Special Region of Yogyakarta – Indonesia
This motif is a classic Mataram royal motif. It implies a hope that the wearer will have the courage and wisdom of the exemplary Javanese knight figure in the epic tale of Mahabharata, Prince Abimanyu.
Note: All contents and batik images are protected by Indonesian cultural property law. This documentation is intended for educational purposes and to facilitate the preservation of Batik UNESCO’s intangible cultural heritage 2009. Any use of published materials is allowed only with reference to this website as the original source of publication.
How to preserve Batik
Philosophical Meanings of Batik
Learn and identify the meaning of the motifs from each region. Are you searching for a meaningful gift for your loved ones? Surprise them with a merry little Batik!
Buy the authentic handwritten Batik textiles to add to your prestigious collection. Such support will enhance the well-being of Batik artisans and preserve the living heritage.
If you want to meet the Batik artisans, we encourage you to visit and support Batik workshops in Indonesia. You may discover the local tourism that suits your preference!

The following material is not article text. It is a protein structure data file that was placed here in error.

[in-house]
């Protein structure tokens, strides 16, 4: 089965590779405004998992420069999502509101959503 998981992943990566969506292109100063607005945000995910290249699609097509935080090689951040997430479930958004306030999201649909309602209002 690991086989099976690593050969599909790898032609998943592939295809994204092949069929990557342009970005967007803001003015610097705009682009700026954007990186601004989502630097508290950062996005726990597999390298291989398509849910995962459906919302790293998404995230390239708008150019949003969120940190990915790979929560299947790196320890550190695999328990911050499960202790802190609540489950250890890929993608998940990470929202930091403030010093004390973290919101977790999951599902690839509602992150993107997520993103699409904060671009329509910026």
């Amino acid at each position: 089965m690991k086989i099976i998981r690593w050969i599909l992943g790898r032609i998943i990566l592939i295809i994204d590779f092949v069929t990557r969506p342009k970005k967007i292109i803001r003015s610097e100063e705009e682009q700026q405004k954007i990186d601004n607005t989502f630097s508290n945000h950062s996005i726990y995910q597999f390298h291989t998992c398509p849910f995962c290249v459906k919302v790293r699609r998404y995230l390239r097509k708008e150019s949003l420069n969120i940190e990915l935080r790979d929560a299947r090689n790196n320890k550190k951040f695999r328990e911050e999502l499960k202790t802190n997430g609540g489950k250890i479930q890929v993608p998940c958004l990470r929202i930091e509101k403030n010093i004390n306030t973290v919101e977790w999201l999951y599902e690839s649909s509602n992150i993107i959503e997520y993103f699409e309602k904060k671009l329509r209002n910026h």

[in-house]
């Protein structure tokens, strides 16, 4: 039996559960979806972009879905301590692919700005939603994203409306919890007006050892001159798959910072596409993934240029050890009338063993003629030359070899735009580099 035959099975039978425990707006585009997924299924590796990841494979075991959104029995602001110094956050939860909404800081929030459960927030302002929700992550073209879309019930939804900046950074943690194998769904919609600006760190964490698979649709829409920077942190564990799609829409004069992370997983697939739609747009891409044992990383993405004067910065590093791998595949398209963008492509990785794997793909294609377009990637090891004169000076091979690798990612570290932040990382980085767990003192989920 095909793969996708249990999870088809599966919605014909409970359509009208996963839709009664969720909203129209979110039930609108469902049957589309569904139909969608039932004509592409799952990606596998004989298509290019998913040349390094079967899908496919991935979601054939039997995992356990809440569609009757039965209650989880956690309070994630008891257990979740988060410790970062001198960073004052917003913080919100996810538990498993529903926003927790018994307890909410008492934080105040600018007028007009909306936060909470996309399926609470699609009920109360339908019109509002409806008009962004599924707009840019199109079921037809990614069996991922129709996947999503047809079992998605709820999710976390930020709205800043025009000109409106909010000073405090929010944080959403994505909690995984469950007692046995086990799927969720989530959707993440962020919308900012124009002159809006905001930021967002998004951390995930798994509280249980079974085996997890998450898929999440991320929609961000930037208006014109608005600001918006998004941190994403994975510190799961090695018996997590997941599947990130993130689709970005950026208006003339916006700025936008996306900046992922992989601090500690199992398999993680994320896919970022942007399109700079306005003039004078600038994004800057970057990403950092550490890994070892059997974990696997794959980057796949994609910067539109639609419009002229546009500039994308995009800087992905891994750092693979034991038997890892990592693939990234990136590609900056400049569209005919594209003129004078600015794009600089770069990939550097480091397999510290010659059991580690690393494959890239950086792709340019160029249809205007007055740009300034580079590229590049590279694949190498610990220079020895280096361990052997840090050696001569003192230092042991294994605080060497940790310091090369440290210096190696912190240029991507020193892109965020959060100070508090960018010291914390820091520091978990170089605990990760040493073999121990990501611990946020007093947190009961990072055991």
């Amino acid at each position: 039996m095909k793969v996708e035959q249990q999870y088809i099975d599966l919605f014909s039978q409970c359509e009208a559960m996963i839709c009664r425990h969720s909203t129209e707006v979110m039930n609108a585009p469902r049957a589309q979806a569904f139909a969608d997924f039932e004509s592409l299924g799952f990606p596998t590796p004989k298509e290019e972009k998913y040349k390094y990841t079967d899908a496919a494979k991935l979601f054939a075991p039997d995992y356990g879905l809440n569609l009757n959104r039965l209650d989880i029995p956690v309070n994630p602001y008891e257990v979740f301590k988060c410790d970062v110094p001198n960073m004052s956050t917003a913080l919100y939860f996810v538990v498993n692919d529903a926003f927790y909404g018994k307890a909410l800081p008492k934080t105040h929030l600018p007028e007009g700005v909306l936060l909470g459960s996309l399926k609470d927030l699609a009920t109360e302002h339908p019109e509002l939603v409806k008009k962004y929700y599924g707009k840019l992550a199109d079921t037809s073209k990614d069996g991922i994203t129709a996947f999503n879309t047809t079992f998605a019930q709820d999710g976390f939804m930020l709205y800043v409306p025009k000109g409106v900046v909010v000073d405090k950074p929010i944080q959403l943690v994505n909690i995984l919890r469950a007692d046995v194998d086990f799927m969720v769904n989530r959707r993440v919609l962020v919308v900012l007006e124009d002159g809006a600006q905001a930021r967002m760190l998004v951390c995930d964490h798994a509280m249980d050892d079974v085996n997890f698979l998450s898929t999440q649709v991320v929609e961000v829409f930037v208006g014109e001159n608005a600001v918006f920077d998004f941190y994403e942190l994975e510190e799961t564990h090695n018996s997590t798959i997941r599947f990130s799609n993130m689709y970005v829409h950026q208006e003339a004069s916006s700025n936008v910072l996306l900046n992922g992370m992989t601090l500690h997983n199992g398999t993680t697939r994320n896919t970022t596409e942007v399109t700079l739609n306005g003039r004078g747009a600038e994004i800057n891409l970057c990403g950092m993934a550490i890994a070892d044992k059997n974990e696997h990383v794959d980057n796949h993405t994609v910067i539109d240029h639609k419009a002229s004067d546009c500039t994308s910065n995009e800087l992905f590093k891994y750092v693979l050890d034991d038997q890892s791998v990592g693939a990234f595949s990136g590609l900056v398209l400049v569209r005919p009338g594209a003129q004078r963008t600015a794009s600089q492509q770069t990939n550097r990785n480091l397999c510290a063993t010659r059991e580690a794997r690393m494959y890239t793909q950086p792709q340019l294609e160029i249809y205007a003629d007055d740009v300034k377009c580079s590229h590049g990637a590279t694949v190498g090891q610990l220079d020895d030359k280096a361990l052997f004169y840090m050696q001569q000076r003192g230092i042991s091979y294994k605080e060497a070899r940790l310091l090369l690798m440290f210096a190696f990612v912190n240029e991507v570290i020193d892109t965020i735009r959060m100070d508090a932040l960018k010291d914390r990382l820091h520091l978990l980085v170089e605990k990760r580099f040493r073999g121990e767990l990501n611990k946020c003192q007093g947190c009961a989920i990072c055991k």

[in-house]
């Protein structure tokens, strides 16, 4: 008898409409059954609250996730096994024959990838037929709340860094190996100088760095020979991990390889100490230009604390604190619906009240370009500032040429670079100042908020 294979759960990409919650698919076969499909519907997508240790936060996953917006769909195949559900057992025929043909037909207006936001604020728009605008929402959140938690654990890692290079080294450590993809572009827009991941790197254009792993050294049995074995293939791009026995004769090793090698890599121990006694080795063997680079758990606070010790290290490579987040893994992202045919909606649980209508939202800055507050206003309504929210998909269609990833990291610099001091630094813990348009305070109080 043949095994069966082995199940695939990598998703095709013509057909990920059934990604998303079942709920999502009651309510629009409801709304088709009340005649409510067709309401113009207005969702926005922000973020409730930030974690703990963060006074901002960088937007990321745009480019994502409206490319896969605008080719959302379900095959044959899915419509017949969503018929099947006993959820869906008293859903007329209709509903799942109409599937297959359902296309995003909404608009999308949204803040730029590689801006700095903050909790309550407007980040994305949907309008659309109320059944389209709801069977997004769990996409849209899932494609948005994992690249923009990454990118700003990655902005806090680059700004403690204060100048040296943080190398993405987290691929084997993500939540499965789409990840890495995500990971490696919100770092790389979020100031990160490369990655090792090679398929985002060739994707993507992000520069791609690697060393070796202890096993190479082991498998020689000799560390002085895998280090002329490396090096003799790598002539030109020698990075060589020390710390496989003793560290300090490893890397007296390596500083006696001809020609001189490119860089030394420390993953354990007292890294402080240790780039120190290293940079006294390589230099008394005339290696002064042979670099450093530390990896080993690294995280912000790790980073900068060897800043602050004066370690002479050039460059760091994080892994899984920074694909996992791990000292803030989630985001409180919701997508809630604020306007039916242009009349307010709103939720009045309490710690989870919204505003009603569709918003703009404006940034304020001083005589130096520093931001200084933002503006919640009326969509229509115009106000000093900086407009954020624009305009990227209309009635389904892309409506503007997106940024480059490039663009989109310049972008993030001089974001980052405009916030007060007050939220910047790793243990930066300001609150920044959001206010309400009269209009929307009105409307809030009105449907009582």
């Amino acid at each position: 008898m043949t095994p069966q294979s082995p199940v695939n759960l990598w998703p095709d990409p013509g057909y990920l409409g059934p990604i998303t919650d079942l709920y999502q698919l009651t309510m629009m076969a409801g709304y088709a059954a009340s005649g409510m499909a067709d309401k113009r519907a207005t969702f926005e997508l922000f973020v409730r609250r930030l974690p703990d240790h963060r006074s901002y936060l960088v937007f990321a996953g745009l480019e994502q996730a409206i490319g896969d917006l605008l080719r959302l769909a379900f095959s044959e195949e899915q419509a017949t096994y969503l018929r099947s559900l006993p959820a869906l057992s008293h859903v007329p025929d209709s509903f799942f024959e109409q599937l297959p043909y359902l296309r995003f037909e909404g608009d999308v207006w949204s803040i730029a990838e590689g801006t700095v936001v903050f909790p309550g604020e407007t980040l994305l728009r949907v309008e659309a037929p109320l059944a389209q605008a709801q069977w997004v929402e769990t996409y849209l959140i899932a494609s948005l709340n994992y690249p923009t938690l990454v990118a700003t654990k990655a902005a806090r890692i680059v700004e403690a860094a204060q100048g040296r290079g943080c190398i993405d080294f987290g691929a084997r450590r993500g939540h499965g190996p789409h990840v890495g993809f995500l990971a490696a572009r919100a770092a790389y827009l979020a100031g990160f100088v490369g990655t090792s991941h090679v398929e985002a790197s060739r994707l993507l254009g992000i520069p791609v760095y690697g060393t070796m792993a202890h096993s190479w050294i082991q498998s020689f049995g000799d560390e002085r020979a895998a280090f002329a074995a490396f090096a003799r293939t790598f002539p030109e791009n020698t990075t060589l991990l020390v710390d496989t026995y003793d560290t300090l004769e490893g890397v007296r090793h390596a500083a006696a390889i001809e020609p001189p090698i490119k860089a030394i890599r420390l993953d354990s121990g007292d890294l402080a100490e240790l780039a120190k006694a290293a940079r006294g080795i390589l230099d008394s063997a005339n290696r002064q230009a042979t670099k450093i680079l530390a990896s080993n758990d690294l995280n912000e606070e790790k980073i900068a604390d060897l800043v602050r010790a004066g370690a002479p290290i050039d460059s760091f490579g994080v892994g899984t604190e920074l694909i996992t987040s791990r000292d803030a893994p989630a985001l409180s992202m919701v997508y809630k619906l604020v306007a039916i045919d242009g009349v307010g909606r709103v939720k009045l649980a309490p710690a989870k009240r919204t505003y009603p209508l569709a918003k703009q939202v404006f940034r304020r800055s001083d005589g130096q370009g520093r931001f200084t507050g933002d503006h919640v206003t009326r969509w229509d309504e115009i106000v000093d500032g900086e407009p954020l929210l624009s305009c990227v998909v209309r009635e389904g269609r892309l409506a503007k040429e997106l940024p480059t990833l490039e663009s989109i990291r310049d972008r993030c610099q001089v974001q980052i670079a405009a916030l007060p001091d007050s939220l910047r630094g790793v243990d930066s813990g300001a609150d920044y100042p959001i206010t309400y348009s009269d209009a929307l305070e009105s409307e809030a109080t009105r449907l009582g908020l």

UNESCO Intangible Cultural Heritage of Humanity in 2009
Batik Production Process in Yogyakarta
Batik production can take 1 month up to 2 years of working time depending on the purposes of the textile creation and the colour complexity. The Batik handwriting textile is generally made with 8 design steps, ranging from wax patterning to colouring process. The artists use Canting, as a tool to put hot melted wax on the cloth.
Overview of Yogyakarta Province
The city of Yogyakarta is known as a student city whose universities hold an important role in education in Indonesia. Yogyakarta is the second largest tourist destination after Bali. It is the location where the famous Prambanan UNESCO WHS is situated. Governed by the Yogyakarta Sultanate, various types of tourism objects are developed in this region.
Batik Villages in Yogyakarta Province
Batik villages are the region where the Batik producers mostly reside and open their Batik workshops, as well as display their Batik products. You could buy the Batik textiles from the artisans and participate in the making process of Batik on the site.
Other Motifs in Yogyakarta
The Kawung motif was created by Sultan Agung Hanyokrokusumo (1593 – 1645) as a symbolic gift for
Wirasat or divine inspiration is a gift from God. This inspiration is symbolized by
Another meaning behind this motif is an unconquerable spirit, symbolized by